In Africa, a man recounts his days within the grinding machinery of the slave trade. Though spared manacles and a hellish ocean crossing by assisting in the degrading business, he is forced finallty to confront an inescapable, vicious paradox - in the eyes of both his masters and his own people he is a pariah. n America, Rudi Williams serves life imprisonment in a Southern jail, brutalised by his guards and isolated from his fellow inmates. Through his letters he writes home to explain himself, and to educate his family in the radical politics of the emerging Black Movement, we come to know a young man whose refusal to bow to the system not only upholds the remnants of his dignity but also seals his fate. n Europe, where the wounds of war are still open, a woman finds that she cannot, after all, to escape the ghetto. For in England, as formerly in Poland, the world outside is hostile , while inside, in her heart, her life is one of stifling fear and dreadful seclusion.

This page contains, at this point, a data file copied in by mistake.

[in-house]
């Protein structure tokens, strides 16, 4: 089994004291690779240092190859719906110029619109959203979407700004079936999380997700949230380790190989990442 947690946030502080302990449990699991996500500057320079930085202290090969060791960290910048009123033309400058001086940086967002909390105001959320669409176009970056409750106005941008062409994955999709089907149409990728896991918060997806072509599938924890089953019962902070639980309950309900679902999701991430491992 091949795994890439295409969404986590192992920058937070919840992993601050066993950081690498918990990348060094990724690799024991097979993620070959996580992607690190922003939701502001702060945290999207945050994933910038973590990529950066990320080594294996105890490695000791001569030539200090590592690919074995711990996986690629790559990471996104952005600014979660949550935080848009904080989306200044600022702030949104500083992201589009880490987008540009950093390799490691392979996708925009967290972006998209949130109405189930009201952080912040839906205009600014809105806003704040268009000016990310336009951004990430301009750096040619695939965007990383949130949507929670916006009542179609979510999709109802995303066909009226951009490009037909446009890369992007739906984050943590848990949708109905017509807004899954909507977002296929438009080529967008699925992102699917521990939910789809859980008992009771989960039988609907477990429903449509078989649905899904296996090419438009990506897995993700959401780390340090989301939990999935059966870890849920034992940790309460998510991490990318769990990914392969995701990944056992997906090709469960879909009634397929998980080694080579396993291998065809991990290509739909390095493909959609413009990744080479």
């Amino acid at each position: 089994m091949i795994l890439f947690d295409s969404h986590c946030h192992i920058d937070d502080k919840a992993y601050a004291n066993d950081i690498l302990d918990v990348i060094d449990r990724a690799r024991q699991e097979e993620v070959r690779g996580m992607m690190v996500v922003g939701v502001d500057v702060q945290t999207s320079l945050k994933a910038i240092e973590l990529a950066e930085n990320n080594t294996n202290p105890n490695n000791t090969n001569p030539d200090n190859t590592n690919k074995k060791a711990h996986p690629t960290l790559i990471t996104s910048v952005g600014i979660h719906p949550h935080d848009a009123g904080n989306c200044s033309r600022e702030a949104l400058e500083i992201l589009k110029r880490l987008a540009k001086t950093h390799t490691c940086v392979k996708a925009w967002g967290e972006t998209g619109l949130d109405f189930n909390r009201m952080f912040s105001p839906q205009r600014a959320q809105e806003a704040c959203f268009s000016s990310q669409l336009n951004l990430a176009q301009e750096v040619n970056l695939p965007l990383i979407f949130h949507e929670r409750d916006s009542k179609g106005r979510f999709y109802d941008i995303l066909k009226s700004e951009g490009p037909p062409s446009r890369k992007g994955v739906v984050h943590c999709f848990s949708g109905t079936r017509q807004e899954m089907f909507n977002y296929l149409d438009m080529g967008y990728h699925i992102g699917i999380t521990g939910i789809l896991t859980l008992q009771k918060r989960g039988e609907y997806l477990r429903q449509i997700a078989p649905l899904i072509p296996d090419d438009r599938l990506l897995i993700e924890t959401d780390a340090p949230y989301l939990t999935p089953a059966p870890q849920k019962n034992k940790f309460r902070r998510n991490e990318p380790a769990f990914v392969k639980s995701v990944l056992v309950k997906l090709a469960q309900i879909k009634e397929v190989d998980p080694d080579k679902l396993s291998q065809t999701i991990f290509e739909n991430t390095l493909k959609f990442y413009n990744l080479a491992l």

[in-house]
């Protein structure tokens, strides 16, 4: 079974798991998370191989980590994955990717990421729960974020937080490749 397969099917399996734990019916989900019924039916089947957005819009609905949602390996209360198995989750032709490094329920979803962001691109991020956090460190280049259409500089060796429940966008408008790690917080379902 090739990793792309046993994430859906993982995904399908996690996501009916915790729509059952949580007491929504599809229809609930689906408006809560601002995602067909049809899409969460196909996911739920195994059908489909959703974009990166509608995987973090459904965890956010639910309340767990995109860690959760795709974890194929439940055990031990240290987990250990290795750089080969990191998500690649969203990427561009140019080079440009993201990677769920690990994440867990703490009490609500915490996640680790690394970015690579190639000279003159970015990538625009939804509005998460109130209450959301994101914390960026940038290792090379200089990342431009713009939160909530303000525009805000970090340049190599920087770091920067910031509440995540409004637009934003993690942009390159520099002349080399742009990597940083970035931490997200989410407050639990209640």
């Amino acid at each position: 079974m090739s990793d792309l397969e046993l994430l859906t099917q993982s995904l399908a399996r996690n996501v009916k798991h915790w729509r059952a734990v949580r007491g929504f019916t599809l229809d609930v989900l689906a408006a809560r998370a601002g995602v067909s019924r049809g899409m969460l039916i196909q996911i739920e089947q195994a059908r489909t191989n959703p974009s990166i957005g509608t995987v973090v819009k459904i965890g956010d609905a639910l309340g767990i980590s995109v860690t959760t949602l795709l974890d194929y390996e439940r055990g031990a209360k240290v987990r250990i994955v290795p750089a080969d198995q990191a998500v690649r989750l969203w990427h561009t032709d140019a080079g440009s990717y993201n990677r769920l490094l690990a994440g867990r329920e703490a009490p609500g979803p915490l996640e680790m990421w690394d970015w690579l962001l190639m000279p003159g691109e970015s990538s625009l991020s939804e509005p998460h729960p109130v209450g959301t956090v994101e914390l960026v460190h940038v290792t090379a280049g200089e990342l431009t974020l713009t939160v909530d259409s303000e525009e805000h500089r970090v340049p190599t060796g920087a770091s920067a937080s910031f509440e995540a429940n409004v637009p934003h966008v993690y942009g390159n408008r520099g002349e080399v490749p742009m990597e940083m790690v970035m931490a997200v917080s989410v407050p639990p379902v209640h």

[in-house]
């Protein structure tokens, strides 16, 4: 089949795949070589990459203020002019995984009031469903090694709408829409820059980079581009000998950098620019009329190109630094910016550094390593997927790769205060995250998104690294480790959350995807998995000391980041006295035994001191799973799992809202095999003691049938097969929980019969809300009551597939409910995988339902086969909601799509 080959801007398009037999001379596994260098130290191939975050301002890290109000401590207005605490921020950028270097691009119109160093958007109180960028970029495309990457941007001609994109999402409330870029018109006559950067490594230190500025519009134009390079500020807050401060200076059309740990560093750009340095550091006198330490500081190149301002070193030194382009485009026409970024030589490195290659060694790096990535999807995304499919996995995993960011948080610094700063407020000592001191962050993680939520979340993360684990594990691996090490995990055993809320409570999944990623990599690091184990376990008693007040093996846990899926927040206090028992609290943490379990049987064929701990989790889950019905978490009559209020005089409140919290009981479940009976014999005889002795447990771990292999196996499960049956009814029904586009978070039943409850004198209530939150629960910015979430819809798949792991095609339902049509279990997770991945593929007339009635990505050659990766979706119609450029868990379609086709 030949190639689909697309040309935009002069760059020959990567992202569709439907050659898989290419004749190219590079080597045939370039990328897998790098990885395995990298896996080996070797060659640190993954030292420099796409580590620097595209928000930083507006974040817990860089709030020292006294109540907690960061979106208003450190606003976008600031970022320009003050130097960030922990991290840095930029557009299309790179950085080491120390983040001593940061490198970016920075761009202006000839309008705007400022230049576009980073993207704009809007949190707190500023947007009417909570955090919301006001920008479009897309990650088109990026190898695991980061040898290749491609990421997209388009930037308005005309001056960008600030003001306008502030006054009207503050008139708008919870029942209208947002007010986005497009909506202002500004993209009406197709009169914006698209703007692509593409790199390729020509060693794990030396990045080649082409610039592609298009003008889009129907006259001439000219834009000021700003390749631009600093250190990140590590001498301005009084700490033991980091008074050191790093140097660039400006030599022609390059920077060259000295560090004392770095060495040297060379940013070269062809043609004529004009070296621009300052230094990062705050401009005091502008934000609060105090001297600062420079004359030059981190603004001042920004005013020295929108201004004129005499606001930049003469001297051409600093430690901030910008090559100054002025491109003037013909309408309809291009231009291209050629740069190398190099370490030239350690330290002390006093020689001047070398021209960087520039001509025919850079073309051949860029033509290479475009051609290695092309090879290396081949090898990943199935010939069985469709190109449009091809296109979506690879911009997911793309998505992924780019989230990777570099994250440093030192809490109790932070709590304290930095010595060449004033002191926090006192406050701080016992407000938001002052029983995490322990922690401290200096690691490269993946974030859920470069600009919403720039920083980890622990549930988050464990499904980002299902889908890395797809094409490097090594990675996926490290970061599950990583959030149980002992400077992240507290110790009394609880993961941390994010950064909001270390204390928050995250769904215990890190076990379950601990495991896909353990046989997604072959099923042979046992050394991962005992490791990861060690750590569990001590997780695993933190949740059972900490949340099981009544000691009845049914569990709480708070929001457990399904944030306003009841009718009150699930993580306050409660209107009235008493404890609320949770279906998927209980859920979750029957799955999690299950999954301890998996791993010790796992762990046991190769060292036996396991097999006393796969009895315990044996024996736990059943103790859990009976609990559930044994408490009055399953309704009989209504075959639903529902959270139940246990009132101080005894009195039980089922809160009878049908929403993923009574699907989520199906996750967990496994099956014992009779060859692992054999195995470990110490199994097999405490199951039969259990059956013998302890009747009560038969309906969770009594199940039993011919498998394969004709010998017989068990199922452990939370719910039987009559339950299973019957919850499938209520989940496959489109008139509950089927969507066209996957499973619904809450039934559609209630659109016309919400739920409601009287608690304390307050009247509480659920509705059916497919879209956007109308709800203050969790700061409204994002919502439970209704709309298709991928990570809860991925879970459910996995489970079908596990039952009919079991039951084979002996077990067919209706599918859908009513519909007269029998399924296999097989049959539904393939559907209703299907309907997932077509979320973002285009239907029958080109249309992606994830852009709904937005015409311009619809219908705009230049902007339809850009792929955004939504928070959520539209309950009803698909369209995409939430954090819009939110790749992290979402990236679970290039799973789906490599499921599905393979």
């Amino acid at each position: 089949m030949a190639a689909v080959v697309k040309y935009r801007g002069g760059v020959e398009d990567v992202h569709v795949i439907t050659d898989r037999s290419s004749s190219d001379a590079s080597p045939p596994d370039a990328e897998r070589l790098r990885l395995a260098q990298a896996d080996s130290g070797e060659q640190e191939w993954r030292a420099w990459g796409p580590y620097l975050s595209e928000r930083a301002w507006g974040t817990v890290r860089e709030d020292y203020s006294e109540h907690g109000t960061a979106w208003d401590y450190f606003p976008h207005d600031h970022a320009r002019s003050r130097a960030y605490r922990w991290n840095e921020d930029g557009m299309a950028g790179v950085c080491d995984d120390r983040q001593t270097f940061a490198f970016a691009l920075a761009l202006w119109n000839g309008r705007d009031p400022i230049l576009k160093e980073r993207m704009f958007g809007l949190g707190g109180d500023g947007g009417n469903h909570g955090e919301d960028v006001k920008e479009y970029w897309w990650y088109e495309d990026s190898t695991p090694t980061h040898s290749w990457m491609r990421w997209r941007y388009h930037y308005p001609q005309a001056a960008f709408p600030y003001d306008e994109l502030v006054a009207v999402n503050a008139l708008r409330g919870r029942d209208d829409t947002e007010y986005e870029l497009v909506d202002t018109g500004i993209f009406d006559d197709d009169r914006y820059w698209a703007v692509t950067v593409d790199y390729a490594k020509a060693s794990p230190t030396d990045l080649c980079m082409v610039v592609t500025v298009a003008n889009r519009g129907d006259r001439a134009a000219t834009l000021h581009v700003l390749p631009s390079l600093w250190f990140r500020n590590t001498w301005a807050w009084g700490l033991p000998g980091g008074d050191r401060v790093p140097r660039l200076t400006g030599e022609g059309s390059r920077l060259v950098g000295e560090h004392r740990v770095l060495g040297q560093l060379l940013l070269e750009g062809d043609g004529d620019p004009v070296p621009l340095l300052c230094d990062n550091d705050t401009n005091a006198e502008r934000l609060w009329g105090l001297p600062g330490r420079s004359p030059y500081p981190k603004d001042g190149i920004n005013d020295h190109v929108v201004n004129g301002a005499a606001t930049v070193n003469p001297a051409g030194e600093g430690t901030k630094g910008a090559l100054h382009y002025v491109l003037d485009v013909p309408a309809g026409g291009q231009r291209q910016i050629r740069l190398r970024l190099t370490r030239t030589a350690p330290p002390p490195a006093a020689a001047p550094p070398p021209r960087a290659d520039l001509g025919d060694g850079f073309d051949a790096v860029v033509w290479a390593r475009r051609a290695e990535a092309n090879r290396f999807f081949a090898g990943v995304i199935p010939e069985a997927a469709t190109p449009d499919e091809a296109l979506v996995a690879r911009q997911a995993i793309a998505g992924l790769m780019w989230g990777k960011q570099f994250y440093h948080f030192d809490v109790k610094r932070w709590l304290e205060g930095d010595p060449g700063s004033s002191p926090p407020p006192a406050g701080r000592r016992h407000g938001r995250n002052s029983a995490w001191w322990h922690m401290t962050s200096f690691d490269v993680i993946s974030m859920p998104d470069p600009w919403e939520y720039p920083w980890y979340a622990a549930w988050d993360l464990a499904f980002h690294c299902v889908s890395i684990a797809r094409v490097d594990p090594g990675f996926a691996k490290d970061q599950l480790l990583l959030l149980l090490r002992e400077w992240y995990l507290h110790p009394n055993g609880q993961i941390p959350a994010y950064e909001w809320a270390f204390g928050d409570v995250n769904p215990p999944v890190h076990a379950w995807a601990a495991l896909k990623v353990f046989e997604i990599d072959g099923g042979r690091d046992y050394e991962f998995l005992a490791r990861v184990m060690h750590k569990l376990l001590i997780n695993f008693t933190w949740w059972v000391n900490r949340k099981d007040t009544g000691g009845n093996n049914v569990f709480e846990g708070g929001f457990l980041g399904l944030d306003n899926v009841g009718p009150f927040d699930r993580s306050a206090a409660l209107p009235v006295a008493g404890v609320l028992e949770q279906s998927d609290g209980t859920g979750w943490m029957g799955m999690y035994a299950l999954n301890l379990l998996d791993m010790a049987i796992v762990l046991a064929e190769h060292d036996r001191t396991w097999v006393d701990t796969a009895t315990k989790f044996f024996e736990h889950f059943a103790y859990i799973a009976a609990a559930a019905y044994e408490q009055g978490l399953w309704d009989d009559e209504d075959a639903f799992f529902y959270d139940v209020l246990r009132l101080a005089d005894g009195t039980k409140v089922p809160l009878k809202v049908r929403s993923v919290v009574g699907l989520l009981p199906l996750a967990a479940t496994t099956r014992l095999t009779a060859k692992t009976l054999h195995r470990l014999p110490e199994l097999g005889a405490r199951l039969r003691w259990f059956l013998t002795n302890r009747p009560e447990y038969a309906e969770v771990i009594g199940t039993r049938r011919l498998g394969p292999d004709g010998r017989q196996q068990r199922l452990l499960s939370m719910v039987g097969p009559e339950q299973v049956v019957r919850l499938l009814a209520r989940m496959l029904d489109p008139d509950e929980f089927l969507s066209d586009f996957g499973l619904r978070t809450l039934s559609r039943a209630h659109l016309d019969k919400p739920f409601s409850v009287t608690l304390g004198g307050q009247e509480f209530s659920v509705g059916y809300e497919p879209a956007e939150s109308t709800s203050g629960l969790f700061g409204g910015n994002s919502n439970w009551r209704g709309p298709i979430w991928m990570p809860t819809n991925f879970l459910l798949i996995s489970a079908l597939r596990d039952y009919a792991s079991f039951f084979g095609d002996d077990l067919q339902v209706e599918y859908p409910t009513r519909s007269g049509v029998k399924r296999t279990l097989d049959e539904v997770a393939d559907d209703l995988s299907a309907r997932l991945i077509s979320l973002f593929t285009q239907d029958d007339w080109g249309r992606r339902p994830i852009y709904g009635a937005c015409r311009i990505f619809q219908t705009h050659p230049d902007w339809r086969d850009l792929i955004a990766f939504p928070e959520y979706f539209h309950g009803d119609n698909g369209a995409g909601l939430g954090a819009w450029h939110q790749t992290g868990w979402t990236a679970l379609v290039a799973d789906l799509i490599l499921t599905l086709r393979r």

Caryl Phillips was born in St Kitts and now lives in London and New York. He has written for television, radio, theatre and cinema and is the author of three works of non-fiction and seven novels. Crossing the River was shortlisted for the 1993 Booker Prize and he has won the Martin Luther King Memorial Prize, a Guggenheim Fellowship and the James Tait Black Memorial Prize, as well as being named the Sunday Times Young Writer of the Year 1992 and one of the Best of Young British Writers 1993.